Kickin’ It Vegas Style

by patrick everson

It would appear that “7” is indeed a lucky number when it comes to major international rugby finding favor right here in Las Vegas. The USA Sevens Rugby tournament makes its annual stop in Vegas from March 3–5, taking over Sam Boyd Stadium. Amateur rugby competition is scheduled at the adjacent Star Nursery and Silver Bowl fields as well.

Seven players per side, seventh year — and for the first time, a women’s tournament, too, which will field more seven-player squads.

Prior to moving the USA Sevens to Las Vegas, the tournament was held at the Home Depot Center (now StubHub Center) near Los Angeles, then at the cavernous Petco Park in San Diego. The event has proven to be a far better match here, melding the world’s second-largest sport with an international destination.

“When we were looking to relocate, we worked with the Las Vegas Convention and Visitors Authority and Las Vegas Events to bring to Las Vegas a global event in a sport that was growing,” said Rob Cornelius, vice president of business development for Las Vegas-based USA Sevens and United World Sports.

“We thought, ‘Let’s look at this and see what we can do. In the first year, we drew the same amount of fans as at Petco Park (24,000). Each year, this event has grown; the sport has grown and is now built into the Olympics. Last year, we had 84,000 (attendees) over the weekend.”

The men’s tournament features 16 teams spanning the globe, including traditional powers Fiji and South Africa, winners of the past four tournaments in Vegas (South Africa, 2013–14; Fiji, 2015–16). Standouts New Zealand, England and Canada are in the mix, and, of course, the United States.

The success of the event is quickly putting it on par with other tournaments on the HSBC Sevens Series.

“There’s 10 stops around the world doing this event, and some are getting over 100,000 fans. “Vegas (ultimately) should be better than that. It’s a global entertainment destination,” Cornelius said.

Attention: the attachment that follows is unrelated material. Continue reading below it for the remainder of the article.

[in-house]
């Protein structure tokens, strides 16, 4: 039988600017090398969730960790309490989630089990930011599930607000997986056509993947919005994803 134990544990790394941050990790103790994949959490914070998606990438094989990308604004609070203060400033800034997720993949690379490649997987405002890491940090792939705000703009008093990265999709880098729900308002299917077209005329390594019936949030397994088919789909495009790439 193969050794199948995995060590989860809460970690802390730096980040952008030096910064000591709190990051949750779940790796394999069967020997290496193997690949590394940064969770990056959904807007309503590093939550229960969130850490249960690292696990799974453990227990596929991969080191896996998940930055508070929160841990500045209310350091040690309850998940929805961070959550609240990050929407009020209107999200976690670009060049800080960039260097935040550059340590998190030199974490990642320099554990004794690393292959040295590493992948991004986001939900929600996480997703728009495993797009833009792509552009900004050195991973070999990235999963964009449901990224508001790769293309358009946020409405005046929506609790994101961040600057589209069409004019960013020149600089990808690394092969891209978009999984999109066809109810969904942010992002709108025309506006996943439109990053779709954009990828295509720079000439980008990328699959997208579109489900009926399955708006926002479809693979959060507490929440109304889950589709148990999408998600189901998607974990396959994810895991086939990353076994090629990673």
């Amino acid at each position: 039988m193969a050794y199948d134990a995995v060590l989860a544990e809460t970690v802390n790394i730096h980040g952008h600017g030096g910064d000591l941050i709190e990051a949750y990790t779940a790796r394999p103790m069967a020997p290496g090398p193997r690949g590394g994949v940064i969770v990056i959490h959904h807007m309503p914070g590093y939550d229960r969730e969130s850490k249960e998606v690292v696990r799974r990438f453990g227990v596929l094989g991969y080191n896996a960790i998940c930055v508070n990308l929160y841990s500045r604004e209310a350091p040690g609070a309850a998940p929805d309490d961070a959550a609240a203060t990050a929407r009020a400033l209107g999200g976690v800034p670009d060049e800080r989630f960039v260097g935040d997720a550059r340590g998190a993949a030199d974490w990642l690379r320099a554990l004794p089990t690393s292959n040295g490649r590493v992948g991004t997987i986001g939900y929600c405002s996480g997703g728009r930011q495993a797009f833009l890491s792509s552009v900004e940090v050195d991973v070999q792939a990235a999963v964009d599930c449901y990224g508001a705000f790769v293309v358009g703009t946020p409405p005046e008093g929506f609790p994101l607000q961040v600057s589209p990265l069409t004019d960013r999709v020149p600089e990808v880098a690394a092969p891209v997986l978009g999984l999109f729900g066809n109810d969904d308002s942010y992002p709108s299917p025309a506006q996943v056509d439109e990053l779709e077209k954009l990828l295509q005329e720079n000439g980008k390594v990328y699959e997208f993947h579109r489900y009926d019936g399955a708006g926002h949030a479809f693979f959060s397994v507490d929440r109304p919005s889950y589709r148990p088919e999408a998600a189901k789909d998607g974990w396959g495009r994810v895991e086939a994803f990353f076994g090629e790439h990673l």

“We have a very unique opportunity. Vegas gives the excuse to come here, and we need to create the business around it; we need to add other assets that attract even casual fans and non-rugby fans.”

In fact, that’s already happening. If you think the action on the field is impressive, just wait until you see the party in the stands.

“You’ve got fans from 16 countries celebrating the sport; celebrating food, culture, sport, music,” Cornelius said. “They are there to celebrate that international culture, and when you walk around that stadium, you feel it.”

As international as the USA Sevens tournament may be — 95 percent of attendees travel to Las Vegas, including 30 percent from out of the country — it’s also proven to be an outstanding attraction for Las Vegans. And not just for the rugby.

“It’s a great thing for locals, even if you don’t understand or know rugby,” he said. “We have the international food and wine festival, travel and tourism vendors from all the countries. You could go out for the culture event itself and be introduced to rugby.”

And this year, you get the top 12 women’s rugby teams, too. All of them competed in the 2016 Olympics, where Rugby Sevens drew rave reviews for both the men’s and women’s tourneys.

“Having the male and female Olympians coming out of an Olympics where rugby was a huge success … in our city is very unique,” Cornelius said. “The women’s tournament will be here the next three years, as well. We’re very excited about that.”

Events are going on the entire week, including the popular Adopt-A-Country program at various Clark County School District campuses, which are part of USA Sevens’ extensive community outreach. The Parade of Nations takes place on Thursday night, March 2, at Fremont Street Experience and international play runs Friday through Sunday.

“For six to eight hours a day, it is a festival,” Cornelius said. “The rugby is entertainment, but the fans and the culture is the better entertainment piece. We’re trying to create a bucket-list event.”